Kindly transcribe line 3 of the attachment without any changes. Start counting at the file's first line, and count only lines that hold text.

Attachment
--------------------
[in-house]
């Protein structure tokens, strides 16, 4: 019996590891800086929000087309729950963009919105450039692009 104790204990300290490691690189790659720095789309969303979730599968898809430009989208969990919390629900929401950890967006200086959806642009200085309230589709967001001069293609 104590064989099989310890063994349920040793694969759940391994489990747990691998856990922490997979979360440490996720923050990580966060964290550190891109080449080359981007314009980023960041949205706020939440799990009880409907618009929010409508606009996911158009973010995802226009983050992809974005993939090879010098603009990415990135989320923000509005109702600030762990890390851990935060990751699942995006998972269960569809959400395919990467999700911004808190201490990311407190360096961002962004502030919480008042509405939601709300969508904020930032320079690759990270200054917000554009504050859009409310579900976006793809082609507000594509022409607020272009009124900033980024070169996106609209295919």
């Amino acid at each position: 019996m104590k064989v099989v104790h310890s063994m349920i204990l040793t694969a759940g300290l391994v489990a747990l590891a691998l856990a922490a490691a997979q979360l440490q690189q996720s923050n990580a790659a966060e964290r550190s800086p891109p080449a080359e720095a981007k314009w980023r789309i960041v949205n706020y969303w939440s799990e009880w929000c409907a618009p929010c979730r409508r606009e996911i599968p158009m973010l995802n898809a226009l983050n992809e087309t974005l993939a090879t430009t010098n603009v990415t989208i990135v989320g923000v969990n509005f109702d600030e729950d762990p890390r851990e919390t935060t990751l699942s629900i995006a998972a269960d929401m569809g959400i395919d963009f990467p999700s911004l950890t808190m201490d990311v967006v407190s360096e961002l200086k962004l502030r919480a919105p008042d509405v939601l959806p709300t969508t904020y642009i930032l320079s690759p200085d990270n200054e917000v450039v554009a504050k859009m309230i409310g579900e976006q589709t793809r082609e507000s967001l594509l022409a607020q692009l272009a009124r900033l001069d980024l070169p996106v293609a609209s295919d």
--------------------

């Amino acid at each position: 019996m104590k064989v099989v104790h310890s063994m349920i204990l040793t694969a759940g300290l391994v489990a747990l590891a691998l856990a922490a490691a997979q979360l440490q690189q996720s923050n990580a790659a966060e964290r550190s800086p891109p080449a080359e720095a981007k314009w980023r789309i960041v949205n706020y969303w939440s799990e009880w929000c409907a618009p929010c979730r409508r606009e996911i599968p158009m973010l995802n898809a226009l983050n992809e087309t974005l993939a090879t430009t010098n603009v990415t989208i990135v989320g923000v969990n509005f109702d600030e729950d762990p890390r851990e919390t935060t990751l699942s629900i995006a998972a269960d929401m569809g959400i395919d963009f990467p999700s911004l950890t808190m201490d990311v967006v407190s360096e961002l200086k962004l502030r919480a919105p008042d509405v939601l959806p709300t969508t904020y642009i930032l320079s690759p200085d990270n200054e917000v450039v554009a504050k859009m309230i409310g579900e976006q589709t793809r082609e507000s967001l594509l022409a607020q692009l272009a009124r900033l001069d980024l070169p996106v293609a609209s295919d």